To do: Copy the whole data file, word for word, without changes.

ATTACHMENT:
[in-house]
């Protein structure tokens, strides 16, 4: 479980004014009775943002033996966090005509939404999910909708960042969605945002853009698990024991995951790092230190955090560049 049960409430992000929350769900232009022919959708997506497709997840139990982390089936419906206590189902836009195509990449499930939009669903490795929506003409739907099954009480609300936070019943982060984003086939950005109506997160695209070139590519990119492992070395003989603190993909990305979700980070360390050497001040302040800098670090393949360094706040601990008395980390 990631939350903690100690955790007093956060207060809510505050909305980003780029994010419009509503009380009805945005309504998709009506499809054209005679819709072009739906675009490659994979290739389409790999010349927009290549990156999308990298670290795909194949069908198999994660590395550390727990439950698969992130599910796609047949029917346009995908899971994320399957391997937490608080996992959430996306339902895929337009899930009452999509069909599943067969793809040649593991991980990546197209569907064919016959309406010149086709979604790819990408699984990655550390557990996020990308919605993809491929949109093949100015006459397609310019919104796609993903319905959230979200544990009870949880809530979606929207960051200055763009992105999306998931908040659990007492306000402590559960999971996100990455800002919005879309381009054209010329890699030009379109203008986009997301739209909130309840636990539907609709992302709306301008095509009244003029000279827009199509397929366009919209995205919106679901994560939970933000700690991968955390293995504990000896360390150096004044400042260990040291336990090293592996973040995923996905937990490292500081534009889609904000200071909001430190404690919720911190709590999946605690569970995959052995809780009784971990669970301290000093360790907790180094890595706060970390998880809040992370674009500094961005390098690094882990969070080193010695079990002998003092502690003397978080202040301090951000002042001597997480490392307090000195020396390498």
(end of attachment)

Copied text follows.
[in-house]
């Protein structure tokens, strides 16, 4: 479980004014009775943002033996966090005509939404999910909708960042969605945002853009698990024991995951790092230190955090560049 049960409430992000929350769900232009022919959708997506497709997840139990982390089936419906206590189902836009195509990449499930939009669903490795929506003409739907099954009480609300936070019943982060984003086939950005109506997160695209070139590519990119492992070395003989603190993909990305979700980070360390050497001040302040800098670090393949360094706040601990008395980390 990631939350903690100690955790007093956060207060809510505050909305980003780029994010419009509503009380009805945005309504998709009506499809054209005679819709072009739906675009490659994979290739389409790999010349927009290549990156999308990298670290795909194949069908198999994660590395550390727990439950698969992130599910796609047949029917346009995908899971994320399957391997937490608080996992959430996306339902895929337009899930009452999509069909599943067969793809040649593991991980990546197209569907064919016959309406010149086709979604790819990408699984990655550390557990996020990308919605993809491929949109093949100015006459397609310019919104796609993903319905959230979200544990009870949880809530979606929207960051200055763009992105999306998931908040659990007492306000402590559960999971996100990455800002919005879309381009054209010329890699030009379109203008986009997301739209909130309840636990539907609709992302709306301008095509009244003029000279827009199509397929366009919209995205919106679901994560939970933000700690991968955390293995504990000896360390150096004044400042260990040291336990090293592996973040995923996905937990490292500081534009889609904000200071909001430190404690919720911190709590999946605690569970995959052995809780009784971990669970301290000093360790907790180094890595706060970390998880809040992370674009500094961005390098690094882990969070080193010695079990002998003092502690003397978080202040301090951000002042001597997480490392307090000195020396390498």